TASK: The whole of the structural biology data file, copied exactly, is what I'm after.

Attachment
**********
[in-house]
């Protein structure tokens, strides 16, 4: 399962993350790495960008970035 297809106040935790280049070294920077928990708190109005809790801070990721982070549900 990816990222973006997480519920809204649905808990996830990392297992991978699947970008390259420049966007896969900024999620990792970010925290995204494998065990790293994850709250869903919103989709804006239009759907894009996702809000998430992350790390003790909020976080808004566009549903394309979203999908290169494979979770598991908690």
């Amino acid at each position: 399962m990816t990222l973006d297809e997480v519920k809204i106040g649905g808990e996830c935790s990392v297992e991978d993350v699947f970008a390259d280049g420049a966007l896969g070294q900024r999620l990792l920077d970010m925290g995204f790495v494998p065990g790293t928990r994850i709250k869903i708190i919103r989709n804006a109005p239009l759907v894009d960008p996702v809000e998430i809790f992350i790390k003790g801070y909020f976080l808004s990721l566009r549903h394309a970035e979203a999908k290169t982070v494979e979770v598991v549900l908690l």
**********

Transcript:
[in-house]
């Protein structure tokens, strides 16, 4: 399962993350790495960008970035 297809106040935790280049070294920077928990708190109005809790801070990721982070549900 990816990222973006997480519920809204649905808990996830990392297992991978699947970008390259420049966007896969900024999620990792970010925290995204494998065990790293994850709250869903919103989709804006239009759907894009996702809000998430992350790390003790909020976080808004566009549903394309979203999908290169494979979770598991908690």
């Amino acid at each position: 399962m990816t990222l973006d297809e997480v519920k809204i106040g649905g808990e996830c935790s990392v297992e991978d993350v699947f970008a390259d280049g420049a966007l896969g070294q900024r999620l990792l920077d970010m925290g995204f790495v494998p065990g790293t928990r994850i709250k869903i708190i919103r989709n804006a109005p239009l759907v894009d960008p996702v809000e998430i809790f992350i790390k003790g801070y909020f976080l808004s990721l566009r549903h394309a970035e979203a999908k290169t982070v494979e979770v598991v549900l908690l």